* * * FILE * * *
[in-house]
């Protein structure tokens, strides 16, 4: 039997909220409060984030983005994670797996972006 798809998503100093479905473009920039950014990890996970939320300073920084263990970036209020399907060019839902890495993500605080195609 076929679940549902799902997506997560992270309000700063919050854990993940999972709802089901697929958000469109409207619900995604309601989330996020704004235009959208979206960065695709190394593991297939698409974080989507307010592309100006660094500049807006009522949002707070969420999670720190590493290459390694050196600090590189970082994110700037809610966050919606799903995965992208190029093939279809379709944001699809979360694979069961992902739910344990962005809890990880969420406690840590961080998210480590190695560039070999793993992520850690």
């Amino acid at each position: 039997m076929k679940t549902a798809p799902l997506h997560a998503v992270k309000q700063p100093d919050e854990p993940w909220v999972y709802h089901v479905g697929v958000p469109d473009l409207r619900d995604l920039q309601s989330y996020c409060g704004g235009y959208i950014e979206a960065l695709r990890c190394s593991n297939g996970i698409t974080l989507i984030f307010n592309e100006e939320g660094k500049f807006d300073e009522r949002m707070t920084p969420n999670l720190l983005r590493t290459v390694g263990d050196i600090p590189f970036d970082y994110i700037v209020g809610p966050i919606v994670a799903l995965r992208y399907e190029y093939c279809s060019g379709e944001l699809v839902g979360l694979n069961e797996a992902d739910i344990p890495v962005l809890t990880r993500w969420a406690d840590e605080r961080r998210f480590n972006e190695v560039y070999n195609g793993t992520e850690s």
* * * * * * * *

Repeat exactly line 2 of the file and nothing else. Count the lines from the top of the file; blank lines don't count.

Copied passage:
């Protein structure tokens, strides 16, 4: 039997909220409060984030983005994670797996972006 798809998503100093479905473009920039950014990890996970939320300073920084263990970036209020399907060019839902890495993500605080195609 076929679940549902799902997506997560992270309000700063919050854990993940999972709802089901697929958000469109409207619900995604309601989330996020704004235009959208979206960065695709190394593991297939698409974080989507307010592309100006660094500049807006009522949002707070969420999670720190590493290459390694050196600090590189970082994110700037809610966050919606799903995965992208190029093939279809379709944001699809979360694979069961992902739910344990962005809890990880969420406690840590961080998210480590190695560039070999793993992520850690």